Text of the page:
A New York trial court judge has dismissed a lawsuit challenging the legality of Local Law 97 (“LL97”), New York City’s ambitious effort to curb greenhouse gas emissions from buildings over 25,000 square feet. See Glenn Oaks Village Owners, Inc. v. City of New York, Index No. 154327/2022 (Sup. Ct. N.Y. Cnty.). In a 28-page decision Justice J. Machelle Sweeting granted in its entirety the City’s motion to dismiss the high-profile lawsuit brought by two cooperative housing corporations, their board presidents, and the owner of a mixed-use building.
The 2019 Climate Mobilization Act, also known as Local Law 97, requires owners of most buildings over 25,000 square feet, approximately 50,000 buildings, to dramatically reduce their building emissions in phases over the coming decade and beyond or face progressively steeper penalties. The law sets emissions limits based on square footage and occupancy category (i.e., commercial, residential, etc.) and ratchets those limits down over time. While the vast majority of buildings in the City are already in compliance with the emissions standards for the 2024-2030 compliance period, the more restrictive standards that will take effect in 2030 will require significant and costly investments in energy efficiency, electrification and fuel conversion for many buildings.
Justice Sweeting rejected outright the plaintiffs’ multipronged attack on the law. Plaintiffs argued that LL97 was “preempted,” and therefore invalid, because of the State’s groundbreaking 2020 climate law, the Climate Leadership and Community Protection Act (“CLCPA”). In rejecting this argument, Justice Sweeting observed that the State in implementing CLCPA “has repeatedly expressed its desire and intent to collaborate with the City and other local governments to abate GHG emissions under the CLCPA,” and expressly embraced the City’s efforts under LL97. The plaintiffs also advanced a number of other arguments that fared no better under Justice Sweeting’s appraisal, including that LL97’s penalties amounted to an illegal tax, without express authorization from the state legislature, and that the law’s fines violate the due process clause of the U.S. Constitution because they are excessive and unfairly retroactive.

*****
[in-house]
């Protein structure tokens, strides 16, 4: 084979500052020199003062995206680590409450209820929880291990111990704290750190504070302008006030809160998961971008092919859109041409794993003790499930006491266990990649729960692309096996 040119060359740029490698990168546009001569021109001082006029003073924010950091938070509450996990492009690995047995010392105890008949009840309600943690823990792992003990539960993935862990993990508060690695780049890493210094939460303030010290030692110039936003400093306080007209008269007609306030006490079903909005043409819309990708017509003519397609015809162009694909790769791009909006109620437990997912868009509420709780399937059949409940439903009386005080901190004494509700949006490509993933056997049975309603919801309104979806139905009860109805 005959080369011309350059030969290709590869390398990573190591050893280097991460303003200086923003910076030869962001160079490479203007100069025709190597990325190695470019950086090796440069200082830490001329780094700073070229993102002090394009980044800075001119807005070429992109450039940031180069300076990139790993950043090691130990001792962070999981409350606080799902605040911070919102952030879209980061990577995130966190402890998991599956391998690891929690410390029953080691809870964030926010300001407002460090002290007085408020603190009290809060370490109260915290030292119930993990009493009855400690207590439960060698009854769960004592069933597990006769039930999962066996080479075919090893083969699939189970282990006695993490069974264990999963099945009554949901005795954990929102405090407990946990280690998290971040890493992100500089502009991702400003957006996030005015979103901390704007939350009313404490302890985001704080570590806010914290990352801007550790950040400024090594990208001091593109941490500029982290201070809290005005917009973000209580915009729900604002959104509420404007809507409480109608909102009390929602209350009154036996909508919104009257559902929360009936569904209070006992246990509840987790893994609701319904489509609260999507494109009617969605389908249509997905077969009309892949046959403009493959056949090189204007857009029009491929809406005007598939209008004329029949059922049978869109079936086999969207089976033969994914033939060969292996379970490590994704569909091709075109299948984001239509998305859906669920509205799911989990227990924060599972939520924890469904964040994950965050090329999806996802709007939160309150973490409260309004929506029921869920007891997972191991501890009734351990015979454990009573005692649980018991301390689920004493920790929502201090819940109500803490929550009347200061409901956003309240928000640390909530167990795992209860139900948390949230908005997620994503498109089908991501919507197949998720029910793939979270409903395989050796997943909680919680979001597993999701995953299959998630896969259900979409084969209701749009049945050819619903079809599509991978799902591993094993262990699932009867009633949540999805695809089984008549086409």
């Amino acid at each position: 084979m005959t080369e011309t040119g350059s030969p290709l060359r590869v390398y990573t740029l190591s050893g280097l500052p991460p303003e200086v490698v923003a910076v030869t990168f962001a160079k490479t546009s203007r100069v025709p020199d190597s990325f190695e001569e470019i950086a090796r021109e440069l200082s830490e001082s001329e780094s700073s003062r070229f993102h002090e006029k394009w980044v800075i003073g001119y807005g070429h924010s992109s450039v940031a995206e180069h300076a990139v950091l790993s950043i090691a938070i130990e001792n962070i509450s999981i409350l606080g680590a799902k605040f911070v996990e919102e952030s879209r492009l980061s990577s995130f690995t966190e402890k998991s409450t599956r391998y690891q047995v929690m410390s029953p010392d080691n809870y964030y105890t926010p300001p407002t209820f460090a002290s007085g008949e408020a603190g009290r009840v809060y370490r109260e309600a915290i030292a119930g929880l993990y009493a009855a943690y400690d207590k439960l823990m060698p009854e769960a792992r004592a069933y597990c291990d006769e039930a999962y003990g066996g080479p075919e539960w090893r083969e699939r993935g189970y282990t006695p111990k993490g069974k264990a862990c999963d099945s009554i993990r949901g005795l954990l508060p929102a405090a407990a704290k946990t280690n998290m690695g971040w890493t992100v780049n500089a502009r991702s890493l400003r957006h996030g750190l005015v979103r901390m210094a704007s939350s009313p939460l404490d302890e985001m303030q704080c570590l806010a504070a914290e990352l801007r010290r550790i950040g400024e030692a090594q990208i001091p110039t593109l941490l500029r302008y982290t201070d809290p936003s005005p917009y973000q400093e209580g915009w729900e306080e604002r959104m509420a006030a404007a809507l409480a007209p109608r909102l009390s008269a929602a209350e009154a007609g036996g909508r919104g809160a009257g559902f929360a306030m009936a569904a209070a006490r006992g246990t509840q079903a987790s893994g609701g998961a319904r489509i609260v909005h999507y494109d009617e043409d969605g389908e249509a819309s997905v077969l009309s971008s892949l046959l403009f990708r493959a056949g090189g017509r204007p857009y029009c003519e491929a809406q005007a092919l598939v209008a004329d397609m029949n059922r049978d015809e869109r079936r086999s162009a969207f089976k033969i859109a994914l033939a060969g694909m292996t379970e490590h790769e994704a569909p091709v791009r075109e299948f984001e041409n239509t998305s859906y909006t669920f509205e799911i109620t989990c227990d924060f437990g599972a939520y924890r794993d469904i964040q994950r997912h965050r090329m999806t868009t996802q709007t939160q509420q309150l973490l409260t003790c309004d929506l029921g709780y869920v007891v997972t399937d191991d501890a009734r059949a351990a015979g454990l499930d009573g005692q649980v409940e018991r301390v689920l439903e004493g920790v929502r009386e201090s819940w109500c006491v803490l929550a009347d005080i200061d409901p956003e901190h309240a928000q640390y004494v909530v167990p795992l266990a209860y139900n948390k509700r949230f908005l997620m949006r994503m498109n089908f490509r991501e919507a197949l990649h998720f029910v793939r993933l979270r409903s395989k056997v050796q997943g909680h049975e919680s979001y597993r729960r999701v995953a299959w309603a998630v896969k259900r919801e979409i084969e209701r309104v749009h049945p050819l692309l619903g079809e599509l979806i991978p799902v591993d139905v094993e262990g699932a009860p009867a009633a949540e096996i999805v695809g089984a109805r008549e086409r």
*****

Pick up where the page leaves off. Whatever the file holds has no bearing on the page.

Although the plaintiffs may appeal the ruling, the dismissal removes a major cloud of uncertainty hanging over the law, with just a few months to spare before it takes effect on January 1, 2024. While building owners are unlikely to get relief from the courts, they may get some from the Department of Buildings. Amidst growing outcry from the regulated community to postpone implementation of LL97, the Department issued draft regulations on September 12 that, among other things, would create a two-year pause on LL97 penalties if a building owner can demonstrate a “good faith” effort to decarbonize, with specific guidance for how such an effort can be demonstrated. DOB has accepted public comment on these proposed regulations; final regulations are forthcoming.
We will continue to follow developments around the implementation of LL97 and provide timely updates as the compliance period approaches. For more information, contact this advisory’s author, Nick Tapert, or other members of the Environmental and Land Use Group or Real Estate Group.
* * *
Carter Ledyard & Milburn LLP uses Client Advisories to inform clients and other interested parties of noteworthy issues, decisions and legislation which may affect them or their businesses. A Client Advisory does not constitute legal advice or an opinion. This document was not intended or written to be used, and cannot be used, for the purpose of (i) avoiding penalties under the Internal Revenue Code or (ii) promoting, marketing or recommending to another party any transaction or matter addressed herein. © 2023 Carter Ledyard & Milburn LLP.